Alpha-1 Antitrypsin Deficiency Awareness Month

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November is Alpha-1 Antitrypsin Deficiency Awareness Month and is being recognized by the Alpha-1 Foundation, in the state of South Carolina, as well as other states by their governors.

Why is Alpha-1 Antitrypsin Deficiency Awareness Month so Important?
Alpha-1 antitrypsin deficiency is an illness that at least 100,000 Americans have been diagnosed with it. There could be more people suffering with it that aren’t aware they are or what it is. It occurs when the liver doesn’t release enough alpha-1 antitrypsin protein, which helps the lungs function properly. With low levels of the protein, lung illnesses and liver disease are more likely to occur. Alpha-1 antitrypsin deficiency is a disability as it can affect oxygen saturation levels and the respiratory system.

Symptoms that can be present with alpha-1 antitrypsin include shortness of breath, chronic respiratory infections with or without mucous, low oxygen saturation levels, a large decrease in lung function in a small amount of time, as well as others.

Illnesses that can accompany alpha-1 or be diagnosed instead of alpha-1 include: chronic obstructive pulmonary disease, emphysema, asthma, as well as others. Those who smoke are more likely to show signs of alpha-1 than those who don’t smoke with the illness.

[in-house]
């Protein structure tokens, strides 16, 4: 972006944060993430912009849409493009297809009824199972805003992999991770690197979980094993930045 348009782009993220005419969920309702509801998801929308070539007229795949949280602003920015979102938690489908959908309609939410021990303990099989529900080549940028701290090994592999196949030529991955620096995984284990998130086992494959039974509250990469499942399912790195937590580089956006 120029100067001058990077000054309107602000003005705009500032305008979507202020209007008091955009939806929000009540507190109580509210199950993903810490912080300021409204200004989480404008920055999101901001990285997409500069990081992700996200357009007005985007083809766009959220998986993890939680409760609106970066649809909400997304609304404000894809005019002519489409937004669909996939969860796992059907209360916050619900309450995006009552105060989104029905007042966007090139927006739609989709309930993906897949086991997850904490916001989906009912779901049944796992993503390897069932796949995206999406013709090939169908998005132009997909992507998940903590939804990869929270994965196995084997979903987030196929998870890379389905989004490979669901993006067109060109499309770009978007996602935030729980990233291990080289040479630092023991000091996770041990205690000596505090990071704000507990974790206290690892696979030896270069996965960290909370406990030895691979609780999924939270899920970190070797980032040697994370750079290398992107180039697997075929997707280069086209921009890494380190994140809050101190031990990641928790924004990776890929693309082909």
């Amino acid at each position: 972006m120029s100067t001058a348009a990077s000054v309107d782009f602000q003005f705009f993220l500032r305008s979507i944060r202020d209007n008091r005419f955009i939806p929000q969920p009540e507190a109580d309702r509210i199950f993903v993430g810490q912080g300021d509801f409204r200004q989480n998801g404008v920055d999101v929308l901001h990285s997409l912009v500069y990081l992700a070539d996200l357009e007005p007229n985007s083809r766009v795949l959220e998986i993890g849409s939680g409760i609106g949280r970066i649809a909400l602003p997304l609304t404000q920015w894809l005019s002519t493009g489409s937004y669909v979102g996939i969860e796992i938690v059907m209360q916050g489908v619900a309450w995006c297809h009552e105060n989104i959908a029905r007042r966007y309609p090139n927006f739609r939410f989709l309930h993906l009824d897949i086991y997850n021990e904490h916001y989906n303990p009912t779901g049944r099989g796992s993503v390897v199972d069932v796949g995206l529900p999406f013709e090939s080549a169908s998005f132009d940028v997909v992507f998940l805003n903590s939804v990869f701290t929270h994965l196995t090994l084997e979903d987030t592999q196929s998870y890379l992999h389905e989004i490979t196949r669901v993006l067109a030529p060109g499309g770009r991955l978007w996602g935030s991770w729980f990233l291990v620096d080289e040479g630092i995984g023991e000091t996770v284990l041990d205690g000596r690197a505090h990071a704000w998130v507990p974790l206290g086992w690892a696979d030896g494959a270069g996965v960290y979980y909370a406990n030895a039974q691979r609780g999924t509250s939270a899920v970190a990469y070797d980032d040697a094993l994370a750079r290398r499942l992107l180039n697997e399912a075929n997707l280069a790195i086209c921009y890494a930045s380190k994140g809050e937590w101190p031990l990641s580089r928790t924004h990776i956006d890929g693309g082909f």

It is a genetic disease meaning that it runs in families. However, just because one sibling has it, doesn’t mean all siblings will have alpha-1.

Augmentation therapy given by infusion is the treatment for alpha-1; there is no cure. Inhalers, nebulizers, and supplemental oxygen can be prescribed to help combat symptoms like shortness of breath.

Here are five reasons Alpha-1 Antitrypsin Deficiency Month is so important:
1. Alpha-1 Antitrypsin Deficiency Awareness Month (November) can bring all of us together who suffer with alpha-1, which oftentimes leaves us isolated because it’s so rarely diagnosed and we don’t know anyone else with it.
2. We are louder in numbers. The more people we have talking about alpha-1, the better.
3. We can reach people who don’t know what alpha-1 antitrypsin deficiency is and make sure they receive the correct information, especially if they think they may have it.
4. We want the medical community to know we aren’t backing down!
5. We can let people know they aren’t alone in their symptoms.

Alpha-1 antitrypsin deficiency awareness is extremely important no matter what day or month of the year it is. When we ban together, we are more likely to be heard. I encourage you to talk to others and tell your story. Maybe it will lead to someone being diagnosed who otherwise wouldn’t have been and would have been suffering and not known why.

First published on My Blog.

Written by

Samantha Bowick is the author of two books; founder of Chronic Illness Support, LLC; podcast host for Chronic Illness Support; patient advocate; and has an MPH.

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